We examine the corporate cash holdings of listed shipping companies. Shipping firms hold more cash than similar firms in other asset-heavy industries. Higher cash holdings in the shipping industry are not attributable to firm- or country-level characteristics, but rather to the higher marginal value of cash. Shipping firms value an additional dollar of cash higher than matched manufacturing firms, regardless of their financial constraints status, but depending on their cultural background and the cyclicality of their expansion opportunities. Less procyclical shipping firms have a higher marginal value of cash, and this valuation effect is most pronounced in bad times of the business cycle when external capital supply tends to become scarce. Overall, it appears that shipping companies are more conservative than their peers in managing their cash positions.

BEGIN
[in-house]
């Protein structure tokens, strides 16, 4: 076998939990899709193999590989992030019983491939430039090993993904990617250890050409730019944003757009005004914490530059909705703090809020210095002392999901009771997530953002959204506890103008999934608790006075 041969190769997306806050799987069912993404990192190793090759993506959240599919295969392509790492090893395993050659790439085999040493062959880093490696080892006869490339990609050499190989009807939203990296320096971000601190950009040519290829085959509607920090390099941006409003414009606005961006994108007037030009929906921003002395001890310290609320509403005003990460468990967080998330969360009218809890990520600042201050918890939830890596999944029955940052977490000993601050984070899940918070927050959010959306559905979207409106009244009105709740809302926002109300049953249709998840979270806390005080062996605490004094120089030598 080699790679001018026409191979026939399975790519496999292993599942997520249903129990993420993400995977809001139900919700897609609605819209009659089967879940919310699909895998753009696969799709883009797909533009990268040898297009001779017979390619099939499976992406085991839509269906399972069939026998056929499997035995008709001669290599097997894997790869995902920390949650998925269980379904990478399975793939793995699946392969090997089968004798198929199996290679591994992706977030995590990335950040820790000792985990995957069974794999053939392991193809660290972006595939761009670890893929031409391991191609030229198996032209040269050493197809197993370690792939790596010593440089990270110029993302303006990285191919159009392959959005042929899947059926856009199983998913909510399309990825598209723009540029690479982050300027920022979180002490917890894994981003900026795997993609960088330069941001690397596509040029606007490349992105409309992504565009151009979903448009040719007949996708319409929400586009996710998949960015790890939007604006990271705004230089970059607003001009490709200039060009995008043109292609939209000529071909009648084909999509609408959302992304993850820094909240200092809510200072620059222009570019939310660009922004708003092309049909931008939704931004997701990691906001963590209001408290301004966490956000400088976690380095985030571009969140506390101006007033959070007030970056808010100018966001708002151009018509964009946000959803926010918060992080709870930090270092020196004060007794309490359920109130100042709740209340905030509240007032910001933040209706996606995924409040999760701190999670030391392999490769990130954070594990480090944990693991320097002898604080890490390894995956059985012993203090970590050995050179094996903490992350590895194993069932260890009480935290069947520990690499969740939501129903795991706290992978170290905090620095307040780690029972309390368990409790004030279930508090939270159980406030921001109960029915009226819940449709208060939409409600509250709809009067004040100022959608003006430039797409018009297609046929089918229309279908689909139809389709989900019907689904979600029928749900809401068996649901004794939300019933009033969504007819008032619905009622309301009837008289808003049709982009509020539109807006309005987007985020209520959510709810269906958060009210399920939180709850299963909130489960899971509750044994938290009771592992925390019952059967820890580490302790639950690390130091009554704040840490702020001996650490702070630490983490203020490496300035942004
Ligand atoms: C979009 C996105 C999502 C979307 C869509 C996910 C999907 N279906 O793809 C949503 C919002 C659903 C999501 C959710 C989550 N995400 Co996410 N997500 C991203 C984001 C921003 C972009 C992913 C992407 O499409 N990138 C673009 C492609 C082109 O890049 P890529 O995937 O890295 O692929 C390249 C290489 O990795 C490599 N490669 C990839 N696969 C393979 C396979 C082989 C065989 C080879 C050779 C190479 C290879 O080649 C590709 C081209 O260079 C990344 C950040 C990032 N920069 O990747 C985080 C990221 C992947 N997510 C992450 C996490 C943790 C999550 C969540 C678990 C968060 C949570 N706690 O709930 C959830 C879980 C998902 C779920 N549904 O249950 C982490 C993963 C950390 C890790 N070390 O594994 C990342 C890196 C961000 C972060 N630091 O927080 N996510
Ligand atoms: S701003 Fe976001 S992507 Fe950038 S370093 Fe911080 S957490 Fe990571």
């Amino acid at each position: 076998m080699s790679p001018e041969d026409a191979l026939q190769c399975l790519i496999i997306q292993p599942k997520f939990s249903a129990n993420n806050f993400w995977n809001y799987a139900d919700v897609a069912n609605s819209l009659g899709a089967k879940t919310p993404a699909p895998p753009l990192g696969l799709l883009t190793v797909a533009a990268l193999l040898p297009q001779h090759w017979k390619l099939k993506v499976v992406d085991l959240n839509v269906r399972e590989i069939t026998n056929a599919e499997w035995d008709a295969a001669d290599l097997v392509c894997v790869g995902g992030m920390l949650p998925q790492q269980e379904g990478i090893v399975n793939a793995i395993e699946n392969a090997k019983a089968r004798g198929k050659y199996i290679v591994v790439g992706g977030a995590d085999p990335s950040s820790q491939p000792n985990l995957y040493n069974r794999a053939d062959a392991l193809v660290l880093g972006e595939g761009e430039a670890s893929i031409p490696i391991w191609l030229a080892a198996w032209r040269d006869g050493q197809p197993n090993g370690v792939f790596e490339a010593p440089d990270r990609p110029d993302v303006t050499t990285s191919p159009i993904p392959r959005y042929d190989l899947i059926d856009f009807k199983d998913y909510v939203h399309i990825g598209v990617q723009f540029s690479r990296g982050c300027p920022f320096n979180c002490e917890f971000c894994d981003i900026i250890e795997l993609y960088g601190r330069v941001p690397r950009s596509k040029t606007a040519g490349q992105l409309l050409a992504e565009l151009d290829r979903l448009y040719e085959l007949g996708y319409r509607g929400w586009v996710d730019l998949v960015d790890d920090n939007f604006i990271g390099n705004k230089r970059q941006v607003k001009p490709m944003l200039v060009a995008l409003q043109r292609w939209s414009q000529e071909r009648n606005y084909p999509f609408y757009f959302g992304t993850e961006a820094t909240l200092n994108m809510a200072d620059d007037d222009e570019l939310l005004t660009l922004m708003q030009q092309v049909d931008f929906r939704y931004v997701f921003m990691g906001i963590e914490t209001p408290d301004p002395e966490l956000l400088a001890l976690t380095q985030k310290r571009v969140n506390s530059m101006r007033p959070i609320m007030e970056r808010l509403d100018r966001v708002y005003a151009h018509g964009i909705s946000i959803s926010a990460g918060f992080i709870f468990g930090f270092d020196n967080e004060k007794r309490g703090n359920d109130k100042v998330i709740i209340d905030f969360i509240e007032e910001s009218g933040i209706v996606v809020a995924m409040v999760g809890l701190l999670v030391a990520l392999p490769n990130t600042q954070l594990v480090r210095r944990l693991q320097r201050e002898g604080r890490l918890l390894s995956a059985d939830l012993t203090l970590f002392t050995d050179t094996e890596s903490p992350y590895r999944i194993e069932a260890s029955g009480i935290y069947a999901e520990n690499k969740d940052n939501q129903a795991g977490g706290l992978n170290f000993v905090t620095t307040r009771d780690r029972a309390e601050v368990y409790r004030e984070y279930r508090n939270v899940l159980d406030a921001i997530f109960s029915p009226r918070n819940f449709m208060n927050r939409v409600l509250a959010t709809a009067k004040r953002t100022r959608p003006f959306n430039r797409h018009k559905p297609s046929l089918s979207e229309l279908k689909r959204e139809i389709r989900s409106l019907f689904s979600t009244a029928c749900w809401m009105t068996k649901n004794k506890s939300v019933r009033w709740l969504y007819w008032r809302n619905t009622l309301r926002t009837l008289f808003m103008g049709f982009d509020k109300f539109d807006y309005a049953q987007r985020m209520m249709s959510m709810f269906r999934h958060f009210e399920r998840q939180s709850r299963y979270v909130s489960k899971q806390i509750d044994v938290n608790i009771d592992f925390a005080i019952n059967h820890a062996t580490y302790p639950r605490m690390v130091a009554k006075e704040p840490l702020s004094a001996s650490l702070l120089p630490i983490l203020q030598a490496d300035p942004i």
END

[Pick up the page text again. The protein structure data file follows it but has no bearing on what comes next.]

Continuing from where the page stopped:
Nikos Nomikos is Professor of Shipping Risk Management at Cass Business School. He commenced his career at the Baltic Exchange as Senior Market Analyst where he was responsible for the development of the shipping indices that are currently used in the market as pricing benchmarks. For the last 10 years he has been with the Faculty of Finance at Cass Business School, where he is also the Director of the MSc course in Shipping, Trade and Finance, a leading postgraduate program that attracts high calibre graduates from around the world. His area of expertise is Ship Finance and Risk Management. As such, he particularly enjoys lecturing on the topics of shipping economics, ship finance and shipping risk management as well as quantitative finance and risk management in financial and commodity markets. Nikos has collaborated with a number of companies both as consultant as well as educator in executive training programmes. Some of the companies include AP Moeller Maersk, the Baltic Exchange, Boston Consulting Group, Clarksons, Far East Trading/Sinochem, Korean Banking Institute, Overseas Shipholding Group and TBS Shipping Services. He also holds visiting faculty positions in Copenhagen Business School, University of Geneva and International Hellenic University where he lectures on topics such as Insurance and Risk Management, Shipping Trading and Finance and Energy and Power Markets Trading & Risk Management. He was appointed as “The Wilmar Professor in International Commodity Business” for 2013 at the Singapore Management University. He is also a regular speaker in a number of practitioner seminars and symposia such as the Financial Times Investment Series Seminars, London Biennial Meetings, The Freight Derivatives Annual Seminars and Energy Risk Europe. Nikos has published his research in numerous academic and practitioners journals. He has published more than 40 papers in international academic journals such as Review of Finance, Energy Economics, Energy Policy, Transportation Research, Journal of Banking and Finance, Applied Mathematical Finance, Journal of Futures Markets, Journal of Derivatives, Logistics and Transportation Review etc. He has also published numerous book chapters and has co-authored the book “Shipping Derivatives and Risk Management” which is considered the leading reference book in the area of Shipping Risk Management. His views about commodity and shipping markets have also been profiled in a number of newspapers and other media such as International Herald Tribune, NY Times, Financial Times, Lloyd’s List, Tradewinds, Bloomberg, CNBC news, Daily Telegraph etc. Nikos holds a BSc in Economics from Athens University of Economics and Business, an MSc in Shipping, Trade & Finance (Distinction) from Cass Business School and a PhD in Finance from Cass Business School. He is also a Member of the Institute of Chartered Shipbrokers."